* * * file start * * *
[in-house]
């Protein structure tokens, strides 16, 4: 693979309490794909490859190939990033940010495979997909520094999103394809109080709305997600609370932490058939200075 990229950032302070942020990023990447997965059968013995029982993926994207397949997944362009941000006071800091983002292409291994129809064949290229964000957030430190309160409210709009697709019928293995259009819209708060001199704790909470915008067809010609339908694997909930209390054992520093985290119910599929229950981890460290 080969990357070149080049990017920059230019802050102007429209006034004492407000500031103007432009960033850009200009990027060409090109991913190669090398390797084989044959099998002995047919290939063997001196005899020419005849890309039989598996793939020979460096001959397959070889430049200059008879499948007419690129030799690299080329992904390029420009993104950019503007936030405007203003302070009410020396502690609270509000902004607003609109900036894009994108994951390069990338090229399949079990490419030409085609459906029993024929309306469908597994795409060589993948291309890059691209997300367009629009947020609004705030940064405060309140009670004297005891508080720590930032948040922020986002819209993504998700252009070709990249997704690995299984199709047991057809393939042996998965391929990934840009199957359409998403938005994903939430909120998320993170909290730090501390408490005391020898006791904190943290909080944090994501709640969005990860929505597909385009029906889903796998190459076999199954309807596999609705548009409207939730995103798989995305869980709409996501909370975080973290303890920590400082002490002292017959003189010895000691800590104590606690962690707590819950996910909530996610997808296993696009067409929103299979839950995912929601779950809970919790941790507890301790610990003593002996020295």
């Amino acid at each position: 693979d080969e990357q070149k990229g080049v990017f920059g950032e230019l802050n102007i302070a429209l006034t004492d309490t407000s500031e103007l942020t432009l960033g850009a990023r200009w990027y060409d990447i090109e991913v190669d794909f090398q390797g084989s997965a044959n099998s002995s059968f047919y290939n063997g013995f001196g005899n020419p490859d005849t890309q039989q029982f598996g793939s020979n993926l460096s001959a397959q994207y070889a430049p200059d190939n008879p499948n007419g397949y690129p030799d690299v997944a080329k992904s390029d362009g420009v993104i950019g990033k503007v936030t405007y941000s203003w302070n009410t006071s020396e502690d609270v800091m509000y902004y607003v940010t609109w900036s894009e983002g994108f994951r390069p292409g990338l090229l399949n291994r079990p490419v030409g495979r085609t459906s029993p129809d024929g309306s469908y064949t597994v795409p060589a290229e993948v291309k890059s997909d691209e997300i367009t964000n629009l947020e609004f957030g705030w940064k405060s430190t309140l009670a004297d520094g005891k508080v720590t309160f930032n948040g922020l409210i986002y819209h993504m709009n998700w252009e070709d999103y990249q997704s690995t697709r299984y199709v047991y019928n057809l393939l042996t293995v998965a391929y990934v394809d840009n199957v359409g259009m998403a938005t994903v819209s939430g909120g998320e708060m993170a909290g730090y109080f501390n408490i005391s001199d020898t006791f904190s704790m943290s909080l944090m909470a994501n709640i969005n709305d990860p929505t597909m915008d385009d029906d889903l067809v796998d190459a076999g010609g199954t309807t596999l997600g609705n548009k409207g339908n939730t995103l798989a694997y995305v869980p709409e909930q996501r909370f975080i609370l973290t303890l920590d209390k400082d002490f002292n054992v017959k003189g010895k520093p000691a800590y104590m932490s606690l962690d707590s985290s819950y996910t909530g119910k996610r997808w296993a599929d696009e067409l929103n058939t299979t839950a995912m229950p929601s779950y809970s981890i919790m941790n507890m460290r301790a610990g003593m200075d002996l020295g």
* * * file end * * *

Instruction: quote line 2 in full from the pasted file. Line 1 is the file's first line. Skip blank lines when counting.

């Protein structure tokens, strides 16, 4: 693979309490794909490859190939990033940010495979997909520094999103394809109080709305997600609370932490058939200075 990229950032302070942020990023990447997965059968013995029982993926994207397949997944362009941000006071800091983002292409291994129809064949290229964000957030430190309160409210709009697709019928293995259009819209708060001199704790909470915008067809010609339908694997909930209390054992520093985290119910599929229950981890460290 080969990357070149080049990017920059230019802050102007429209006034004492407000500031103007432009960033850009200009990027060409090109991913190669090398390797084989044959099998002995047919290939063997001196005899020419005849890309039989598996793939020979460096001959397959070889430049200059008879499948007419690129030799690299080329992904390029420009993104950019503007936030405007203003302070009410020396502690609270509000902004607003609109900036894009994108994951390069990338090229399949079990490419030409085609459906029993024929309306469908597994795409060589993948291309890059691209997300367009629009947020609004705030940064405060309140009670004297005891508080720590930032948040922020986002819209993504998700252009070709990249997704690995299984199709047991057809393939042996998965391929990934840009199957359409998403938005994903939430909120998320993170909290730090501390408490005391020898006791904190943290909080944090994501709640969005990860929505597909385009029906889903796998190459076999199954309807596999609705548009409207939730995103798989995305869980709409996501909370975080973290303890920590400082002490002292017959003189010895000691800590104590606690962690707590819950996910909530996610997808296993696009067409929103299979839950995912929601779950809970919790941790507890301790610990003593002996020295």